Bank’s residential loan delinquency rates more than FIVE times historic norms

Shadow inventory is primarily a problem for major commercial banks. The GSEs have been processing their foreclosures, and although delinquencies at the FHA are increasing, these are fresh delinquencies, not long-term shadow inventory. The too-big-to-fail commercial banks have been endlessly can-kicking to delay what I believe are inevitable write downs.

For as long as records on delinquencies were kept, rarely did the rate exceed 2%. Currently, it is over 10%! To make matters worse, the delinquency rate for commercial banks is not declining as fast as delinquencies overall. Over the last two years, the rate dropped from from a peak of 11.2% to the current 10.2%. If lenders continue at that pace, it will take another 16 years for delinquency rates to get back to historic norms.

Are we really at the bottom?

To me it is a source of some consternation that more than 10% of all residential mortgages held by the banks are delinquent. What is the future of those borrowers and their properties. Isn’t it likely that many, if not most, of these properties will be distressed sales as either short sales or foreclosures? Won’t those sales pressure prices?

I consider loan modifications can-kicking. Few of these borrowers are going to permanently cure their loans and sell with equity. Lenders are merely hoping to delay their losses and hope prices will go up which will minimize the carnage. Unfortunately, the liquidation of these bad loans requires an MLS sale — an additional sale the market would not ordinarily absorb. These sales will serve as a drag on appreciation if not a cause of outright price declines. That isn’t what lenders fantasize about.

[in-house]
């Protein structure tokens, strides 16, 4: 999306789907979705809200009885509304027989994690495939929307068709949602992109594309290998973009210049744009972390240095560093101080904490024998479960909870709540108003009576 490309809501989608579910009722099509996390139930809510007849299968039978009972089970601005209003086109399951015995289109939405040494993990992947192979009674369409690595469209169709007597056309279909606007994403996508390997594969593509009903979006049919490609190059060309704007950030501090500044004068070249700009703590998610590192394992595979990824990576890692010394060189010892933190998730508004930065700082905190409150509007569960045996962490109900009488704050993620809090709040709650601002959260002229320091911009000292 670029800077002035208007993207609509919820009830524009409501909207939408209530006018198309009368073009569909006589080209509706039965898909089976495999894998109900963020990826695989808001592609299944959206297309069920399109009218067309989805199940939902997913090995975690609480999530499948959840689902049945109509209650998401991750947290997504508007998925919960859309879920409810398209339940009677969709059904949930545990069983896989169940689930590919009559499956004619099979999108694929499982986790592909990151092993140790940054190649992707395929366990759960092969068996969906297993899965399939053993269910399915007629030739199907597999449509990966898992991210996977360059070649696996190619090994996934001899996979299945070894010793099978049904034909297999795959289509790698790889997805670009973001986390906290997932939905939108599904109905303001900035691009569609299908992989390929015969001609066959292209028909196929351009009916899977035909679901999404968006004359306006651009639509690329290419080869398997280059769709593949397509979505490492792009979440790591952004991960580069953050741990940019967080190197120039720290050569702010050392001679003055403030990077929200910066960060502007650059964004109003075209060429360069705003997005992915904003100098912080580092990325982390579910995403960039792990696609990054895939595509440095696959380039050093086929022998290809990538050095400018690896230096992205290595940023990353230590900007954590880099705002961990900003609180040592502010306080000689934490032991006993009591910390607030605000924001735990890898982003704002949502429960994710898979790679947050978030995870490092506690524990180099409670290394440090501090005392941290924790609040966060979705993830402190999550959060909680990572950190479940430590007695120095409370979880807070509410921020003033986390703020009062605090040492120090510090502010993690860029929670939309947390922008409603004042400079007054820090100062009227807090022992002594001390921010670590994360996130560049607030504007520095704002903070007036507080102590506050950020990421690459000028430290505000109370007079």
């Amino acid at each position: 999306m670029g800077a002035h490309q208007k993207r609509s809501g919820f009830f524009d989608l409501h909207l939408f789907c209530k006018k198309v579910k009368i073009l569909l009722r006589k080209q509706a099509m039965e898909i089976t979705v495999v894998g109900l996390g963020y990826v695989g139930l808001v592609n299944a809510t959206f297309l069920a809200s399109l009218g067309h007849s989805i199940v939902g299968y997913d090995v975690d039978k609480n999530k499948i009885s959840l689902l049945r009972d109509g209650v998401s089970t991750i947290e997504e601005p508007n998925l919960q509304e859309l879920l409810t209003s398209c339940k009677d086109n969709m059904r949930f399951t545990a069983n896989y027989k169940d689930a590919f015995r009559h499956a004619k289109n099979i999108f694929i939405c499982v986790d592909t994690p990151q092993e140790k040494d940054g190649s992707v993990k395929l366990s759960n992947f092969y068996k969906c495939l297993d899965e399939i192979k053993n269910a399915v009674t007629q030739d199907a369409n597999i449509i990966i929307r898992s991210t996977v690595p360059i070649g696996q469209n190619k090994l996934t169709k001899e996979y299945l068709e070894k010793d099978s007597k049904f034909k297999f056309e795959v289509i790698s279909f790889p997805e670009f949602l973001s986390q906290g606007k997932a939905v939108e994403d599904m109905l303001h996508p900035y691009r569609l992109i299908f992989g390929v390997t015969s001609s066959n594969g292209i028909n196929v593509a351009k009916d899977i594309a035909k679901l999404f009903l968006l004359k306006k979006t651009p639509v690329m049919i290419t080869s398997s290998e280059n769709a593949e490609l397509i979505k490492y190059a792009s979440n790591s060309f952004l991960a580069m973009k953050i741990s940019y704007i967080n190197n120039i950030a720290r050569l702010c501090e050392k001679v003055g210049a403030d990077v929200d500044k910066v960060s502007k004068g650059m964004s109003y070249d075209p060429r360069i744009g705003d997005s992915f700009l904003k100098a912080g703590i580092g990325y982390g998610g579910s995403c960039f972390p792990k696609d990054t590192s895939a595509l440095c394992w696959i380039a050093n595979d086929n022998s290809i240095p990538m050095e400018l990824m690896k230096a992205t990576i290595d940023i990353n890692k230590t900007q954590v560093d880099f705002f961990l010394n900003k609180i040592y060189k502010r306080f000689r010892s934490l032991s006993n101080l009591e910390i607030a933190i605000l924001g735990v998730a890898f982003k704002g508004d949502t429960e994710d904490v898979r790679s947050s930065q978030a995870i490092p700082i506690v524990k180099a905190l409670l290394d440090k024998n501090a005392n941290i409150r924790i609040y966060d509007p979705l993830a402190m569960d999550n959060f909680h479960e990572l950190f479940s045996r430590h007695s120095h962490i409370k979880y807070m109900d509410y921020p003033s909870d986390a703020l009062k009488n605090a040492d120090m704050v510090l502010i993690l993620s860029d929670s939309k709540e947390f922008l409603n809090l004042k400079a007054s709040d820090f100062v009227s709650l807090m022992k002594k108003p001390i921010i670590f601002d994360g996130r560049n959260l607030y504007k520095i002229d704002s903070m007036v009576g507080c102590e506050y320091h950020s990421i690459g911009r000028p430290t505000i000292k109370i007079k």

What’s up with the housing market?

By Irwin Kellner, MarketWatch — Sept. 4, 2012, 12:01 a.m. EDT

It is nothing more mysterious than supply and demand. For the first time in a number of years, the supply of both new and used homes available for sale has dropped below demand.

No matter what the product or service, whenever demand exceeds supply, rising prices are sure to follow. Housing is no exception. …

Actually, housing is an exception. With ordinary goods and services, buyers are not limited in their ability to raise their bids. With housing they are. A precipitous drop in supply may prompt those few with the ability to bid higher to do so, but it may also serve to drastically reduce sales volumes, which is what’s happening here in the West. This is an important point because most pundits like this guy fail to understand (perhaps through willful ignorance) that less supply does not automatically mean house prices will go up.

This turnaround in prices is apparently convincing would-be homebuyers that it does not pay to delay …

Buy now or be priced out forever, right?